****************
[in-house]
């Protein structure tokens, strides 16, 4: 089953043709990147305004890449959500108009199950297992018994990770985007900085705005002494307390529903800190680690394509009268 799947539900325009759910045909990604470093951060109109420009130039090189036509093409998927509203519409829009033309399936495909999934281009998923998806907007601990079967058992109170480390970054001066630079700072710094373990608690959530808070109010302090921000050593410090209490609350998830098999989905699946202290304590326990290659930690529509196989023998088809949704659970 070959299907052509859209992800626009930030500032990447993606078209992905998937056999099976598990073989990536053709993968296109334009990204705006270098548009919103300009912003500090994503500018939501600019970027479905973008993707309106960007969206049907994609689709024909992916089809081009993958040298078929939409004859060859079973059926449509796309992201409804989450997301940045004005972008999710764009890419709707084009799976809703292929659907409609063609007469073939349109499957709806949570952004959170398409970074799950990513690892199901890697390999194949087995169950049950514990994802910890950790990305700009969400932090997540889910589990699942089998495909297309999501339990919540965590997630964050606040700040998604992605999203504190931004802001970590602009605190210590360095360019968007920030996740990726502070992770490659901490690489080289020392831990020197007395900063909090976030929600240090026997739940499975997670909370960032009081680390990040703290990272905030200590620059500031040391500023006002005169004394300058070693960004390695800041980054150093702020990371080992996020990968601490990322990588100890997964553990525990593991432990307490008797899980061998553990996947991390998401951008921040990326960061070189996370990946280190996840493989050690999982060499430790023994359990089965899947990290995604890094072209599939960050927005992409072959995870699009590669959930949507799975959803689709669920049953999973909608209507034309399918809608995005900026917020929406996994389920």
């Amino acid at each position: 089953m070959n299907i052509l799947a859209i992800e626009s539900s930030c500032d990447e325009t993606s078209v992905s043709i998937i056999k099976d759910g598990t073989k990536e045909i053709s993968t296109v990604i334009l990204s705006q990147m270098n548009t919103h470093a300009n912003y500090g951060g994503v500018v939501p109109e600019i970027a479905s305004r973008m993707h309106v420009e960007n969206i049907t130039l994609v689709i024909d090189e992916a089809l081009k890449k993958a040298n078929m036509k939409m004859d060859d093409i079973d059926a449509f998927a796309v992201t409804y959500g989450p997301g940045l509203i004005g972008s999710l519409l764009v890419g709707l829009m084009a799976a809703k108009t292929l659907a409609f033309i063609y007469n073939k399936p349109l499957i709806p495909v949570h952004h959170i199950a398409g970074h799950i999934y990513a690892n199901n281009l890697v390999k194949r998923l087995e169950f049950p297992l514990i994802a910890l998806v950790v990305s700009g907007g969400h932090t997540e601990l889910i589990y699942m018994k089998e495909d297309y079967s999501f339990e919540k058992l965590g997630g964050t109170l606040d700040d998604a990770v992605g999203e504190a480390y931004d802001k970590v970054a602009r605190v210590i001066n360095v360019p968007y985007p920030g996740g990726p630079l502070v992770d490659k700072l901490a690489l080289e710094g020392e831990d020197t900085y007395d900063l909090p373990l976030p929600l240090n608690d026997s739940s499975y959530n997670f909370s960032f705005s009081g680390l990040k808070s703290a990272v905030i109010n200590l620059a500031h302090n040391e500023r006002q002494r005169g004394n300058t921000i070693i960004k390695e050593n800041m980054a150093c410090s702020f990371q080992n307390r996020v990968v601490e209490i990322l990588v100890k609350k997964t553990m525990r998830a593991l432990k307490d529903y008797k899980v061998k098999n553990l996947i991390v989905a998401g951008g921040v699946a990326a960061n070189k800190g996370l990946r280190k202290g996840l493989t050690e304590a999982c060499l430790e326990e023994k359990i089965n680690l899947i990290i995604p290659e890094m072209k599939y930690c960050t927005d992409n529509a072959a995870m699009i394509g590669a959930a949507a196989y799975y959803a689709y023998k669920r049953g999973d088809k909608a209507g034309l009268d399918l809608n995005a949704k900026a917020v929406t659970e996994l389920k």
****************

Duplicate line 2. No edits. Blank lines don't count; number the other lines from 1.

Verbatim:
């Protein structure tokens, strides 16, 4: 089953043709990147305004890449959500108009199950297992018994990770985007900085705005002494307390529903800190680690394509009268 799947539900325009759910045909990604470093951060109109420009130039090189036509093409998927509203519409829009033309399936495909999934281009998923998806907007601990079967058992109170480390970054001066630079700072710094373990608690959530808070109010302090921000050593410090209490609350998830098999989905699946202290304590326990290659930690529509196989023998088809949704659970 070959299907052509859209992800626009930030500032990447993606078209992905998937056999099976598990073989990536053709993968296109334009990204705006270098548009919103300009912003500090994503500018939501600019970027479905973008993707309106960007969206049907994609689709024909992916089809081009993958040298078929939409004859060859079973059926449509796309992201409804989450997301940045004005972008999710764009890419709707084009799976809703292929659907409609063609007469073939349109499957709806949570952004959170398409970074799950990513690892199901890697390999194949087995169950049950514990994802910890950790990305700009969400932090997540889910589990699942089998495909297309999501339990919540965590997630964050606040700040998604992605999203504190931004802001970590602009605190210590360095360019968007920030996740990726502070992770490659901490690489080289020392831990020197007395900063909090976030929600240090026997739940499975997670909370960032009081680390990040703290990272905030200590620059500031040391500023006002005169004394300058070693960004390695800041980054150093702020990371080992996020990968601490990322990588100890997964553990525990593991432990307490008797899980061998553990996947991390998401951008921040990326960061070189996370990946280190996840493989050690999982060499430790023994359990089965899947990290995604890094072209599939960050927005992409072959995870699009590669959930949507799975959803689709669920049953999973909608209507034309399918809608995005900026917020929406996994389920």